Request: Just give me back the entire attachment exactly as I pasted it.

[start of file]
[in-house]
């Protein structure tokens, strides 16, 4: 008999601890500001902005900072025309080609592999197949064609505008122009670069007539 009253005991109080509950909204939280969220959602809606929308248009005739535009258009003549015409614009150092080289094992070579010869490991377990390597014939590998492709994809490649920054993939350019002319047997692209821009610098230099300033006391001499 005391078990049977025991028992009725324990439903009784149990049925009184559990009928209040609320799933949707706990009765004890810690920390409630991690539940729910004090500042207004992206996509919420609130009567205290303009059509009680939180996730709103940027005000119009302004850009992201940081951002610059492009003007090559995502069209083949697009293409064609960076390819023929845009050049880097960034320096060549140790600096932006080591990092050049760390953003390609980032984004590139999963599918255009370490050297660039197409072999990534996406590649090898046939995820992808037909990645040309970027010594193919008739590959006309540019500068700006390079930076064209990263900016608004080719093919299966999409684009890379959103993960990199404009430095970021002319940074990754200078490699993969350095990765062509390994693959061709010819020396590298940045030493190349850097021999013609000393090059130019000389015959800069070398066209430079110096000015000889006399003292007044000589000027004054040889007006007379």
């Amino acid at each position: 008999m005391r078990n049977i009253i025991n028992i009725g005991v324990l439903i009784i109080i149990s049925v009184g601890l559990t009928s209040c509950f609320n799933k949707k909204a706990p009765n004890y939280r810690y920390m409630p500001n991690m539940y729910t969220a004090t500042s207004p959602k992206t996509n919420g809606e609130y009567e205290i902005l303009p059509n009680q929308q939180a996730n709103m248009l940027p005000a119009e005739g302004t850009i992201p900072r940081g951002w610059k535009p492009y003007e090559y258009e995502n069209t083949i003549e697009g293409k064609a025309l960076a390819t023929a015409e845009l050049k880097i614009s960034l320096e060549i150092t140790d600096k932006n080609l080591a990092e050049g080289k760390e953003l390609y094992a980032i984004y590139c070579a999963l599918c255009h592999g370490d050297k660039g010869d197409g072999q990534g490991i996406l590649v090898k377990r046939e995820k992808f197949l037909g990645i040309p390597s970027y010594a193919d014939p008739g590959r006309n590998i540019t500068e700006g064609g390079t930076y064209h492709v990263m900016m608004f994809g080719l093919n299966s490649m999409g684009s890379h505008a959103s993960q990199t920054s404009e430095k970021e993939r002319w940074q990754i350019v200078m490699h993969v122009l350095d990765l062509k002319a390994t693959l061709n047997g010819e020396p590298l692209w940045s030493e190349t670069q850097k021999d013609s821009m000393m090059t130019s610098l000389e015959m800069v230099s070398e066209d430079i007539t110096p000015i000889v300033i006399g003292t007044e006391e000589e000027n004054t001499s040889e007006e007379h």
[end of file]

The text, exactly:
[in-house]
């Protein structure tokens, strides 16, 4: 008999601890500001902005900072025309080609592999197949064609505008122009670069007539 009253005991109080509950909204939280969220959602809606929308248009005739535009258009003549015409614009150092080289094992070579010869490991377990390597014939590998492709994809490649920054993939350019002319047997692209821009610098230099300033006391001499 005391078990049977025991028992009725324990439903009784149990049925009184559990009928209040609320799933949707706990009765004890810690920390409630991690539940729910004090500042207004992206996509919420609130009567205290303009059509009680939180996730709103940027005000119009302004850009992201940081951002610059492009003007090559995502069209083949697009293409064609960076390819023929845009050049880097960034320096060549140790600096932006080591990092050049760390953003390609980032984004590139999963599918255009370490050297660039197409072999990534996406590649090898046939995820992808037909990645040309970027010594193919008739590959006309540019500068700006390079930076064209990263900016608004080719093919299966999409684009890379959103993960990199404009430095970021002319940074990754200078490699993969350095990765062509390994693959061709010819020396590298940045030493190349850097021999013609000393090059130019000389015959800069070398066209430079110096000015000889006399003292007044000589000027004054040889007006007379």
């Amino acid at each position: 008999m005391r078990n049977i009253i025991n028992i009725g005991v324990l439903i009784i109080i149990s049925v009184g601890l559990t009928s209040c509950f609320n799933k949707k909204a706990p009765n004890y939280r810690y920390m409630p500001n991690m539940y729910t969220a004090t500042s207004p959602k992206t996509n919420g809606e609130y009567e205290i902005l303009p059509n009680q929308q939180a996730n709103m248009l940027p005000a119009e005739g302004t850009i992201p900072r940081g951002w610059k535009p492009y003007e090559y258009e995502n069209t083949i003549e697009g293409k064609a025309l960076a390819t023929a015409e845009l050049k880097i614009s960034l320096e060549i150092t140790d600096k932006n080609l080591a990092e050049g080289k760390e953003l390609y094992a980032i984004y590139c070579a999963l599918c255009h592999g370490d050297k660039g010869d197409g072999q990534g490991i996406l590649v090898k377990r046939e995820k992808f197949l037909g990645i040309p390597s970027y010594a193919d014939p008739g590959r006309n590998i540019t500068e700006g064609g390079t930076y064209h492709v990263m900016m608004f994809g080719l093919n299966s490649m999409g684009s890379h505008a959103s993960q990199t920054s404009e430095k970021e993939r002319w940074q990754i350019v200078m490699h993969v122009l350095d990765l062509k002319a390994t693959l061709n047997g010819e020396p590298l692209w940045s030493e190349t670069q850097k021999d013609s821009m000393m090059t130019s610098l000389e015959m800069v230099s070398e066209d430079i007539t110096p000015i000889v300033i006399g003292t007044e006391e000589e000027n004054t001499s040889e007006e007379h």